Holland America's ms Amsterdam will be the first cruise ship of the 2010 cruise season to call at Port Metro Vancouver when it arrives on April 25, and the first of 58 scheduled calls expected to connect to the Port's new shore power system. The ship will arrive in Vancouver after sailing from Petropavlovsk, Russia as part of a 114-day Grand World voyage.

"We're excited to kick off our cruise season with a shore power enabled ship, as this year will mark the first full year of operation for our two new shore power connections at Canada Place," said Port Metro Vancouver's President and CEO, Robin Silvester. "There are only three such systems in the world, which allow cruise ships to connect to the local electrical grid and shut off their diesel engines, greatly reducing their impact on the region's environment."

The system, completed in 2009, is a $9-million initiative by the Government of Canada, the British Columbia Ministry of Transportation, Holland America Line, Princess Cruises, BC Hydro and Port Metro Vancouver which will reduce greenhouse gas emissions in Vancouver by up to 3000 tonnes/year. It was also a key component in Port Metro Vancouver's Air Action Program, which was recognized recently with an ecoFREIGHT Sustainable Transportation Award at Globe 2010, an international conference focussed on environmental issues.

"Congratulations to Port Metro Vancouver for being first in Canada to bring cleaner, greener electric power to ships at its terminal," said Hon. Shirley Bond, British Columbia Minister of Transportation and Infrastructure. "The Province is proud to have been a partner in this project, which will greatly improve local air quality and further our plan to eliminate one third of B.C.'s greenhouse gas emissions by 2020."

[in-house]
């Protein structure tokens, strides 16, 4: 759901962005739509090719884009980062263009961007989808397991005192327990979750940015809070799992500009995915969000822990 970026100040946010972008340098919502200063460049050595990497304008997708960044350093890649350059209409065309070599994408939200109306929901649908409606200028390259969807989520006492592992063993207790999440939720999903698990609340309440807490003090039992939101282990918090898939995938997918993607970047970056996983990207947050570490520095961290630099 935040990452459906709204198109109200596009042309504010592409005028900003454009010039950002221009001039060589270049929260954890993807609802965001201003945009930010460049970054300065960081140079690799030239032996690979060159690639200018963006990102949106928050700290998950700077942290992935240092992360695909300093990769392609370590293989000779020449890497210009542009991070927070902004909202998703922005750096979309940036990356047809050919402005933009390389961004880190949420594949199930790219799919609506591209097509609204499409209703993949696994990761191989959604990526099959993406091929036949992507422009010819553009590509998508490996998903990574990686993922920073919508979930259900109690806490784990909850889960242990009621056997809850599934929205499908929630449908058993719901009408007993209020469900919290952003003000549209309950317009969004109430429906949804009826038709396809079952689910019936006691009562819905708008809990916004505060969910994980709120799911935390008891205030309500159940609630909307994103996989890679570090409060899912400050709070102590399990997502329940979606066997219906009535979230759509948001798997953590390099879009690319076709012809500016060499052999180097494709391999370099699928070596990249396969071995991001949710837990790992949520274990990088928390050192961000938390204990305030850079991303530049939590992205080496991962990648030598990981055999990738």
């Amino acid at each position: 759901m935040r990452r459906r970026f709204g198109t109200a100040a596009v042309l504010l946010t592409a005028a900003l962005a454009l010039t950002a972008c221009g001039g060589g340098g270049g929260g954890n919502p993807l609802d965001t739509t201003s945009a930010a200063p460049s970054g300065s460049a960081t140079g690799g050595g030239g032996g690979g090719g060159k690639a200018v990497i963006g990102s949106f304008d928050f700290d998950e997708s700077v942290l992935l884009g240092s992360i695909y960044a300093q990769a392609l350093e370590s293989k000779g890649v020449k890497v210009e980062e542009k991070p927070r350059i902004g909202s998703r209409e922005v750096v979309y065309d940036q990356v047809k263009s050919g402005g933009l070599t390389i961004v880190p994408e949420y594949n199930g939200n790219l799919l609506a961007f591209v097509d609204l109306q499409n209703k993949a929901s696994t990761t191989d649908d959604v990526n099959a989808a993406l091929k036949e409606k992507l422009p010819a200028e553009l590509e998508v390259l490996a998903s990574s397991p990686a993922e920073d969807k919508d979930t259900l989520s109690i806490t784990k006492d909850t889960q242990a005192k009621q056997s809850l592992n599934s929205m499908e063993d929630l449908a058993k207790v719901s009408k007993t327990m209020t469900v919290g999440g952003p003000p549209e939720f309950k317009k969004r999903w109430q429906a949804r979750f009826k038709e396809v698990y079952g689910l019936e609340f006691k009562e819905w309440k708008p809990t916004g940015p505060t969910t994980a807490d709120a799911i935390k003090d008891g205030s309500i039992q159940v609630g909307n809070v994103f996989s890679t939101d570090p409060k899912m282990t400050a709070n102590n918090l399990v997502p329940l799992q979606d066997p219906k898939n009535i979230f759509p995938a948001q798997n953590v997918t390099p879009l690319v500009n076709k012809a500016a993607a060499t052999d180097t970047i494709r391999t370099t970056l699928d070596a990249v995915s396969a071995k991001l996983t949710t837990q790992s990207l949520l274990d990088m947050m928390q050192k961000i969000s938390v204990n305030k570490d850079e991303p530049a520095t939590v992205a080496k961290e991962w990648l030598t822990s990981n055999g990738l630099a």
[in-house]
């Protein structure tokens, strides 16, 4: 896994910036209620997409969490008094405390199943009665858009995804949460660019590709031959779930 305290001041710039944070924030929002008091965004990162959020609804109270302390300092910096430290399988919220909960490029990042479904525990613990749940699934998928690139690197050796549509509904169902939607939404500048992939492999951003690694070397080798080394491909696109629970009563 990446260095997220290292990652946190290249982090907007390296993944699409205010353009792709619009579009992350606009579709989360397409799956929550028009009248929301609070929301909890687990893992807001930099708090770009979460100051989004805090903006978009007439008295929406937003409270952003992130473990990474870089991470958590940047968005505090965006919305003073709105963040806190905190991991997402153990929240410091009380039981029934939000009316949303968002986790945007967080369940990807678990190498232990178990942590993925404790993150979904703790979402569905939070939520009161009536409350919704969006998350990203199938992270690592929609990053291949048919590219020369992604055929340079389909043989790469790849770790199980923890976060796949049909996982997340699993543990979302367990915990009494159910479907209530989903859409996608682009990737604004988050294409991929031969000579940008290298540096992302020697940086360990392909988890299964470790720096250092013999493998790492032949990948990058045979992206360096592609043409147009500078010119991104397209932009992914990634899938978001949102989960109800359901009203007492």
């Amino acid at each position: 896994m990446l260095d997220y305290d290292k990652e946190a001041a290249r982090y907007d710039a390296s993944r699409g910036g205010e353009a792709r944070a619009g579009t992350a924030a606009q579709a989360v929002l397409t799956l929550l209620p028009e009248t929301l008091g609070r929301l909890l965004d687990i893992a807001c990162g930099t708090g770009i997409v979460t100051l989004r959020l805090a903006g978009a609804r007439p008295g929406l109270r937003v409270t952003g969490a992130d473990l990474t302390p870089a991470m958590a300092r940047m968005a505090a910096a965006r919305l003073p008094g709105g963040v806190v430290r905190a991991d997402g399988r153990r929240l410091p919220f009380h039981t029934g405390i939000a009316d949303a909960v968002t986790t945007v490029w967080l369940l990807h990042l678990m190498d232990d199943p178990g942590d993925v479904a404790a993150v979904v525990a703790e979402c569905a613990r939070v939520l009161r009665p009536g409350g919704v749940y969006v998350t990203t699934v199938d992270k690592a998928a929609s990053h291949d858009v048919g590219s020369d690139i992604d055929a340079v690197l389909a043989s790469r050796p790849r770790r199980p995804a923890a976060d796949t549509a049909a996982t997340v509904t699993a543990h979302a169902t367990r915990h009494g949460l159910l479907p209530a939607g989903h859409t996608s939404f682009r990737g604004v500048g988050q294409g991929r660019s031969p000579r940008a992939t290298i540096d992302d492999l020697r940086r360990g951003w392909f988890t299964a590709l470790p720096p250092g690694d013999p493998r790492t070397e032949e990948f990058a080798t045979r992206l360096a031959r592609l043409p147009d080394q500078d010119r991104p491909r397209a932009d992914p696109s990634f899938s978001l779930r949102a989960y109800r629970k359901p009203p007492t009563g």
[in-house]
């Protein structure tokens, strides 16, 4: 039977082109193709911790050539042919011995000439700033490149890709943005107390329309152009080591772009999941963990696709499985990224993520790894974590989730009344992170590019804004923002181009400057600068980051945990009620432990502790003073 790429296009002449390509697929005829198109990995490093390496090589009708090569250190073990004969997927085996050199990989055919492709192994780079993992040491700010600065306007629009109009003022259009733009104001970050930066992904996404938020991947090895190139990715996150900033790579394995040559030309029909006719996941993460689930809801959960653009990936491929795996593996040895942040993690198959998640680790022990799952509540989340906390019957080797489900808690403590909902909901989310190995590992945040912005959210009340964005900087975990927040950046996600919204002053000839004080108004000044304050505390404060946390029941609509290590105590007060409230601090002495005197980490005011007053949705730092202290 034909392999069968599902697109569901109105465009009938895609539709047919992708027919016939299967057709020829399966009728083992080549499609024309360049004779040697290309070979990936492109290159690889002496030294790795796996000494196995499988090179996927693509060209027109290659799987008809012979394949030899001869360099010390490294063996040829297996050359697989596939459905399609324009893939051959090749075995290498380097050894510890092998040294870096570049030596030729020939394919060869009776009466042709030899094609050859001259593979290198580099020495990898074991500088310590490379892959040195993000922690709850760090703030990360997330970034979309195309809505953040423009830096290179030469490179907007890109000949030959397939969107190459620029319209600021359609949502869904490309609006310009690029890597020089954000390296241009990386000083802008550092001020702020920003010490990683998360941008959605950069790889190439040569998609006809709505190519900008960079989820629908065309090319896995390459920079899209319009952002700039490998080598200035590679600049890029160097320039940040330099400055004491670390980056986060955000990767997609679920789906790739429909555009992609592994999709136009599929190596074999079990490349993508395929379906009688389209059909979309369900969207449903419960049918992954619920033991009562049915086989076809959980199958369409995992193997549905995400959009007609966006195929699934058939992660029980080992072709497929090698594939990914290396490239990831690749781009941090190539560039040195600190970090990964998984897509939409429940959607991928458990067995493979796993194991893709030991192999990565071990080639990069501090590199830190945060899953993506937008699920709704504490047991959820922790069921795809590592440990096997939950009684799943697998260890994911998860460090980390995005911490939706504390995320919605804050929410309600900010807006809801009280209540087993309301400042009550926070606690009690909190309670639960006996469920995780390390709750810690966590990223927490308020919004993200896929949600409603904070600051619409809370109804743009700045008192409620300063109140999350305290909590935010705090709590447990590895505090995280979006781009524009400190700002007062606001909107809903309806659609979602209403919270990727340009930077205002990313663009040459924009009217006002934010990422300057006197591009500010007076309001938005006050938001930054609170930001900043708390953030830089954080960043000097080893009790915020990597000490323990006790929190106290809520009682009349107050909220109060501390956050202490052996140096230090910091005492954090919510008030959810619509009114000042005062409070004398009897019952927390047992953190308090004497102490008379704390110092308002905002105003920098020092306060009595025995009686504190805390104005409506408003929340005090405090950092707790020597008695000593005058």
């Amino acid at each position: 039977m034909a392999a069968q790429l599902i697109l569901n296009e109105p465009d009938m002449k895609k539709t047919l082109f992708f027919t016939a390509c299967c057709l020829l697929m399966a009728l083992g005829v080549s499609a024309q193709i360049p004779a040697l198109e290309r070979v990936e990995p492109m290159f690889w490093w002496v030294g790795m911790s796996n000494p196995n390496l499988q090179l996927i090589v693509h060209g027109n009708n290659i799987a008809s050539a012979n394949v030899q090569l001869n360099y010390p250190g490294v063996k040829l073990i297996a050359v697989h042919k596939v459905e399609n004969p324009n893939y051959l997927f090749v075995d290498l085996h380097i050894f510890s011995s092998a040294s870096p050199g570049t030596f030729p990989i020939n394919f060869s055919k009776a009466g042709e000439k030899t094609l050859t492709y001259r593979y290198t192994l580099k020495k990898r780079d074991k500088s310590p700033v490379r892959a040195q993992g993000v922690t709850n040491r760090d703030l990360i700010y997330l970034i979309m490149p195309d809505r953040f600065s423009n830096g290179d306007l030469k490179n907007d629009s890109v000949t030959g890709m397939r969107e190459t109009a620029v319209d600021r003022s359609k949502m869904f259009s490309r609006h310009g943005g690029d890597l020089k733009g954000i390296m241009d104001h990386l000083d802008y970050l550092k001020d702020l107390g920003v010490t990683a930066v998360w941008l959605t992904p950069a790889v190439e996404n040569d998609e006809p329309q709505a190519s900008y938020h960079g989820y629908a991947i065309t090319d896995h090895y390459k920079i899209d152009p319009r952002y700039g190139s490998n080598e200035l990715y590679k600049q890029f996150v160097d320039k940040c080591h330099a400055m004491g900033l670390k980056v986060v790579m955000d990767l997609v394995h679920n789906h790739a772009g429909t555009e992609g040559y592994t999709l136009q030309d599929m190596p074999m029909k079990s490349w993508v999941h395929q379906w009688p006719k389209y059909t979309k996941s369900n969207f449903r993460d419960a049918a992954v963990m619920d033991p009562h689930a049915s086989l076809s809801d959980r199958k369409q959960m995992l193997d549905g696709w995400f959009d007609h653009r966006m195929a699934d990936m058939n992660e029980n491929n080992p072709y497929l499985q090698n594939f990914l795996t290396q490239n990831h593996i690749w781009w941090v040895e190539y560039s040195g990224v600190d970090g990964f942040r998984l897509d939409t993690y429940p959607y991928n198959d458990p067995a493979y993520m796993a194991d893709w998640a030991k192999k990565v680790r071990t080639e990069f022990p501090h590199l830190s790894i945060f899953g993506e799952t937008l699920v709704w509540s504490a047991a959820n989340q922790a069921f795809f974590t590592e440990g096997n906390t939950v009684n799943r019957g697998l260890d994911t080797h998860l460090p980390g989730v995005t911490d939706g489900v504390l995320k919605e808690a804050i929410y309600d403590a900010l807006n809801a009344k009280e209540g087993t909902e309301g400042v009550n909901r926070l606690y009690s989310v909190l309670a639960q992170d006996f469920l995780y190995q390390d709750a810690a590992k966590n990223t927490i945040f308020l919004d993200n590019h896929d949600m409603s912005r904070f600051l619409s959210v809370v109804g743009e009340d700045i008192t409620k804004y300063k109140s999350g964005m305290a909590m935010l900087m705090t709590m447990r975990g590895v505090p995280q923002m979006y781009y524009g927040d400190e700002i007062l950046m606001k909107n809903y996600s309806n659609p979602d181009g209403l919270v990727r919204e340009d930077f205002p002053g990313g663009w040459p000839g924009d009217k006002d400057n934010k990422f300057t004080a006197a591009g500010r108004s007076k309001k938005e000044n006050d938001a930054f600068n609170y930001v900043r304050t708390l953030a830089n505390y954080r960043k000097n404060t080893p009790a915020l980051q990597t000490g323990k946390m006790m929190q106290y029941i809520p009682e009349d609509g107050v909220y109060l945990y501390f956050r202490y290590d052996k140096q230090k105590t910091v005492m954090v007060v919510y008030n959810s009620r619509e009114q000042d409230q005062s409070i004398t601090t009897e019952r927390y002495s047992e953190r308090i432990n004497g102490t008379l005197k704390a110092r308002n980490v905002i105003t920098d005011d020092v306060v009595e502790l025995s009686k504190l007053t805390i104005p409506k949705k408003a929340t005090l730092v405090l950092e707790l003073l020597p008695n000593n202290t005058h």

Despite forecasting declines this year to just under 600,000 passengers and 179 ship calls from 898,473 passenger and 256 ship calls last year, Port Metro Vancouver remains highly optimistic about its future cruise business. The decrease in 2010 is seen as an industry reaction to Alaska's restrictive tax and regulatory environment - which has recently been largely overturned by their House of Representatives and their state Senate - coupled with last year's downturn in the global economy.

The Port and its cruise industry stakeholders are confident that the Vancouver cruise product, coupled with environmental sustainability initiatives such as shore power, and convenient access between Canada Place and Vancouver International Airport via Vancouver's new Canada Line rapid transit system, will serve to keep Vancouver an attractive and competitive destination for the cruise industry.

Disney Cruise Line has already announced that they will home port Disney Wonder in Vancouver in 2011, and industry stakeholders are delighted that the Cruise Lines International Association (CLIA) cruise3sixty 2010 trade show will be held in Vancouver in June, marking the first time in its history the event has been held outside of Ft. Lauderdale, Florida.

The sold-out trade show is being hosted by Port Metro Vancouver, Tourism Vancouver, Tourism BC and the Vancouver Airport Authority. It will bring 1400 registered cruise lines and travel industry delegates to the city, helping to raise awareness of Vancouver as a cruise home port.

Port Metro Vancouver is Canada's largest and North America's most diversified port, trading $75 billion in goods with more than 160 trading economies annually. Each cruise ship call in Vancouver contributes approximately $2 million to the local economy.